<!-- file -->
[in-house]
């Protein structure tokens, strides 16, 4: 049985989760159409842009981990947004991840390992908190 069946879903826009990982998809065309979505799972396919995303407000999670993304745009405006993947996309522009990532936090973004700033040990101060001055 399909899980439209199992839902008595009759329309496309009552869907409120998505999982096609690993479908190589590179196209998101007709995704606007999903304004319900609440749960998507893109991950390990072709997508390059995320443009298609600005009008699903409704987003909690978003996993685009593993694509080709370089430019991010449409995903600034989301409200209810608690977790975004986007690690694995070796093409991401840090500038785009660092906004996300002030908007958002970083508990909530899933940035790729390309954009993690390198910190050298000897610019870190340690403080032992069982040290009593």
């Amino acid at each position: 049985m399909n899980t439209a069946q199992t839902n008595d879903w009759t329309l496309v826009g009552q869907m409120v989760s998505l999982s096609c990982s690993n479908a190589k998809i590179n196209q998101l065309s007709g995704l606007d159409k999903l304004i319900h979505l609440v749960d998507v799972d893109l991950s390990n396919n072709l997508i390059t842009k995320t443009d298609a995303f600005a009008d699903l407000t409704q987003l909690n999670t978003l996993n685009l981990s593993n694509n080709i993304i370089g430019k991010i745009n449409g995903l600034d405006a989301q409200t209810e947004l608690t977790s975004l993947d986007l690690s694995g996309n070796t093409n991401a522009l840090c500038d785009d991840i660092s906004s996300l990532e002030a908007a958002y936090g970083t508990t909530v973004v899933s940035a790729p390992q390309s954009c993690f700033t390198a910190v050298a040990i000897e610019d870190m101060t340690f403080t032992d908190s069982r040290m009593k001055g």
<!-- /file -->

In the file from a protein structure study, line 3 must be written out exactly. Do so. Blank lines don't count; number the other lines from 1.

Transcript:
């Amino acid at each position: 049985m399909n899980t439209a069946q199992t839902n008595d879903w009759t329309l496309v826009g009552q869907m409120v989760s998505l999982s096609c990982s690993n479908a190589k998809i590179n196209q998101l065309s007709g995704l606007d159409k999903l304004i319900h979505l609440v749960d998507v799972d893109l991950s390990n396919n072709l997508i390059t842009k995320t443009d298609a995303f600005a009008d699903l407000t409704q987003l909690n999670t978003l996993n685009l981990s593993n694509n080709i993304i370089g430019k991010i745009n449409g995903l600034d405006a989301q409200t209810e947004l608690t977790s975004l993947d986007l690690s694995g996309n070796t093409n991401a522009l840090c500038d785009d991840i660092s906004s996300l990532e002030a908007a958002y936090g970083t508990t909530v973004v899933s940035a790729p390992q390309s954009c993690f700033t390198a910190v050298a040990i000897e610019d870190m101060t340690f403080t032992d908190s069982r040290m009593k001055g």